Sheikh Ahmad Kutty, a senior lecturer and Islamic scholar at the Islamic Institute of Toronto, Ontario, Canada, states: “Waqf is a perpetual endowment for the sake of Allah. It falls in the category of an ongoing charity from which an endower continues to derive benefits forever. The Prophet (peace and blessings be upon him) said, “When a person dies, his works cease except three: An ongoing charity he has set up or endowed, beneficial knowledge he has imparted, a righteous offspring who prays for him.”
The reason why a perpetual endowment benefits a person forever is quite obvious, for unlike an ordinary charitable or virtuous act, the benefits of such an act outlive him/her to provide unceasing source of benefits for community long after he/she has died, hence the promise of greater rewards for such acts.
It is a matter of common knowledge that the intent of an endower who earmarks a certain property for a beneficial cause such as a mosque, school, hospital, or similar institution is simply to provide for a continuous flow of income so that the services they are rendering to the community continue unabated. Therefore, any legitimate action taken by the trustees of such properties with the specific intention of enhancing the value of the property falls within the permissible actions in Shari`ah. They are thus allowed to undertake the necessary repairs or steps to improve the same; it is also considered permissible for the trustees to sell such a property and replace it with another if the said property is diminished in value to such an extent that it becomes more profitable to replace it with another or relocate it. Such actions are clearly within the intent of the endower as well as within the spirit of the Shari`ah.
The fact that waqf property can be relocated to another site or locality if it is deemed necessary or considered more beneficial, was established by the precedent of Caliph `Umar (may Allah be pleased with him). According to authentic reports, `Umar ordered a mosque in Kufah to be relocated to another site in response to a question posed by the prominent Companion `Abdullah ibn Mas`ud. `Umar responded by ordering that the mosque be relocated, for such an action was deemed more beneficial for the greater interests of the Muslim community. Accordingly, the mosque was relocated and such an action was taken by the tacit approval of the Companions of the Prophet (peace and blessings be upon him).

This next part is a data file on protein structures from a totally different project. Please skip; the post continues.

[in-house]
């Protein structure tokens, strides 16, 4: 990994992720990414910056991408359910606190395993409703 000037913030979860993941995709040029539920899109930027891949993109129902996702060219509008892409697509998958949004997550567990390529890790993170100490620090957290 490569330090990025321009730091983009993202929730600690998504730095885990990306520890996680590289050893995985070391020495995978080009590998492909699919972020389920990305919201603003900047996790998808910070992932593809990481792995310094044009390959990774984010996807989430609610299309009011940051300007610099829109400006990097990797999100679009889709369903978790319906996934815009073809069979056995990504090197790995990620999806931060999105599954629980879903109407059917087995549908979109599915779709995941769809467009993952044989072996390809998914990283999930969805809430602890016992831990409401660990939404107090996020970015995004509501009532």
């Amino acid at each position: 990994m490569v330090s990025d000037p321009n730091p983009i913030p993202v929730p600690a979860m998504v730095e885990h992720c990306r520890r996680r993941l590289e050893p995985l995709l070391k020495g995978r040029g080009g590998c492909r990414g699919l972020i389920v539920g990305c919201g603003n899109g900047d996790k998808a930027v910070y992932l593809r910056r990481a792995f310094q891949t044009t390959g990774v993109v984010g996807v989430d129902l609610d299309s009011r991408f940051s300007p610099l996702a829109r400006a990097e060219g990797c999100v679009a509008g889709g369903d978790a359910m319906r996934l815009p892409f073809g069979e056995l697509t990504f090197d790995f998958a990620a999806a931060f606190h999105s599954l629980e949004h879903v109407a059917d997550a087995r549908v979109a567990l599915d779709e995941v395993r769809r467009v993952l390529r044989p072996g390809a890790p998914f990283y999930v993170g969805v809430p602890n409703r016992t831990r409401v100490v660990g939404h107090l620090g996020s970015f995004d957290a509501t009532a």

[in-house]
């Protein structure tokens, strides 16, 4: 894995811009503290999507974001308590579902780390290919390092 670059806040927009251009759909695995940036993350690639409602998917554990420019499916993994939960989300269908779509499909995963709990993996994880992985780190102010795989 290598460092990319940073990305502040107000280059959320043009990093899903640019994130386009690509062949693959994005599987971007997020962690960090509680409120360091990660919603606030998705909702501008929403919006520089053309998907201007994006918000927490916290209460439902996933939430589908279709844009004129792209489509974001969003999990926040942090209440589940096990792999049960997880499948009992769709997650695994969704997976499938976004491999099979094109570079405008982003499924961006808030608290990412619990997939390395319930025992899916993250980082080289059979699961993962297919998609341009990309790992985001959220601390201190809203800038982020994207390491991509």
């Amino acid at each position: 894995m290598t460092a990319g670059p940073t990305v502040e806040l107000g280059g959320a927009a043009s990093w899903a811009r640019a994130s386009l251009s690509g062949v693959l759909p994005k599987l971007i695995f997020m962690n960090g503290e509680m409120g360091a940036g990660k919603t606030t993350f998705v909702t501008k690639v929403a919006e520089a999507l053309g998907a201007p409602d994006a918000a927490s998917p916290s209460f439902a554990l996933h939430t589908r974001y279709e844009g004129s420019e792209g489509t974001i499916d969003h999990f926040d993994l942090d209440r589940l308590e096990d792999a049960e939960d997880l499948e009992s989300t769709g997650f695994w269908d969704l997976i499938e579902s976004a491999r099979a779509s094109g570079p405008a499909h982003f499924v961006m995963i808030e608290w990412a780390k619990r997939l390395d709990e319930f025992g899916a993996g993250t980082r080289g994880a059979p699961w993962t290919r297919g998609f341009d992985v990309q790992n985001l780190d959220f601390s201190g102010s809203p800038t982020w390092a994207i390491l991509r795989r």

Based on the above precedent of `Umar, which was endorsed by the tacit consensus of the Prophet’s Companions, Imam Ibn Taymiyyah concluded, after an exhaustive study of the sources, that a waqf property can be sold or disposed of in order to build or get another one, if such an action is taken for enhancing and increasing the value of the same.
It is a known fact that the value of properties are subject to change according to market fluctuations due to the changing nature of supply and demand; often we find a certain property has been reduced so much in value that it is often found far more profitable to replace it by another or relocate it. This often happens due to a shift in population. Therefore, it is considered permissible to undertake the measures necessary to augment and enhance the value of the waqf property provided such actions are done after an objective study of the market forces in play and provided it is done in consultation of the parties involved. There are precedents in fiqh for the permissibility of such actions, as the jurists have permitted the sale of horses, animals, properties in similar cases in order to replace them with others with the intention of enhancing their value and benefits.
Based on the above clear precedents as well as the fact that there is no explicit evidence to the contrary, we conclude that it is allowed to sell a waqf property in order to construct another one with the proceeds if by doing so the value and the dividends that are intended by the endower are deemed to be enhanced and increased. This permissibility, however, is conditional on such an action being taken not on the whimsical opinion of an individual or two but based on an objective study of the market forces and facts, for any interference with a waqf property for other than the purpose of enhancing its intended value is clearly forbidden in Shari`ah and thus constitutes a clear breach of trust. May Allah help us to remain steadfast on the truth; may He inspire us with rectitude in all our words and deeds. Ameen.”